[Last Call] Learn how to a build a cloud-first strategyRegister Now

x
?
Solved

User can't read UTF-8 encoded text file

Posted on 2009-02-09
7
Medium Priority
?
690 Views
Last Modified: 2012-05-06
I run an open source project that distributes SQL scripts that are run during installation. One user reported that when he opened the SQL script (which is just a text file ending in .sql), it looked corrupted (see attached snippet). After a little back and forth (read thread at http://www.galleryserverpro.com/forum/yaf_postsm1894.aspx) I was able to determine that if I changed the text encoding to ASCII (it was UTF-8 little endian), the user was able to view and run it.

I don't understand encoding issues very well and I don't understand how this guy could not open the SQL file. He reported the issue occurred on Microsoft Windows Server 2003 RC2, Standard x64 Edition, Service Pack 2. He *was* able to open the UTF-8 encoded version on an XP machine.

I have two questions:
1. Do you know why he could not open a file encoded in UTF-8 little endian? What would you have to do to a WinServer 2003 setup to cause this behavior?

2. Should I distribute my SQL scripts under a different encoding? All the characters can be encoded as ASCII, but I don't want to unintentionally introduce new issues by using an "old-fashioned" encoding.

Thanks,
Roger Martin
Gallery Server Pro - Open source web gallery for photos, video, audio, and documents
/**********************************************************************/


 


core Gallery Server Pro operation. This script runs on SQL Server 2005 and later.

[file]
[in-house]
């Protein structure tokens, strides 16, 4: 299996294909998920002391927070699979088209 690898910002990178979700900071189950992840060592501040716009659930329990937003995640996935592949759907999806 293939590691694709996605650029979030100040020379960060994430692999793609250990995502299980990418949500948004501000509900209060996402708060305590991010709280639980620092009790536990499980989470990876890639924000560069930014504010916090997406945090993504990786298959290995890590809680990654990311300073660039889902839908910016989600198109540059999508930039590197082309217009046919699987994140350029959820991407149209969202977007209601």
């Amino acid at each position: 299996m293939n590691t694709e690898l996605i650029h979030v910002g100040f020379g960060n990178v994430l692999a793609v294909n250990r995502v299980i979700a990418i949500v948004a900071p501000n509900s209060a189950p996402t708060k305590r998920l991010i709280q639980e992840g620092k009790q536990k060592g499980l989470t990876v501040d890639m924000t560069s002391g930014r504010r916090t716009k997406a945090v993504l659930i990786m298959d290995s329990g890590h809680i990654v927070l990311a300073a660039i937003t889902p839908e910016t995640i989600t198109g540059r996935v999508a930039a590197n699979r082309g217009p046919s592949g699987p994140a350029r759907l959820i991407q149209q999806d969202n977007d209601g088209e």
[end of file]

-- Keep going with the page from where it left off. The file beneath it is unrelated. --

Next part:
Open in new window

0
Comment
Question by:rdogmartin
  • 4
  • 3
7 Comments
 
LVL 41

Expert Comment

by:graye
ID: 23592729
I wonder what would happen if the guy had opened the file in NotePad and changed the encoding...  I presume that would fix it on his PC?
You might wanna read up on the  Unicode Byte Order Mask (BOM) "tag" that gets added to text files:  http://en.wikipedia.org/wiki/Byte-order_mark
 
0
 
LVL 6

Author Comment

by:rdogmartin
ID: 23593453
Yes, I presume it would have, since that is essentially what I did to the file before I gave it back to him.

Interestingly, the code snippet in my original post is not showing the strange characters that I pasted into it. So I attached a screen shot that represents the "corrupt" file the user saw when he opened it. When I copied all these strange characters into this post, Experts Exchange filtered them out.

My core question still stands about which is the best encoding to use for widely distributed SQL script files...

strange-encoding.jpg
0
 
LVL 41

Accepted Solution

by:
graye earned 1000 total points
ID: 23594453
Well, I was wondering about the encoding of SQL Server itself... and whether or not that had to do with anything.   (The thinking was... if the encoding of the text file matched the default encoding of SQL Server)
UTF-8 is the default for Visual Studio and the SQL Server Management Studio...   so I'd stick with that.
So, tell us how/where the *.sql files were created... and specifically (if created via SQL Server), the "Language" and "Server Collation" values of SQL Server
0
NFR key for Veeam Agent for Linux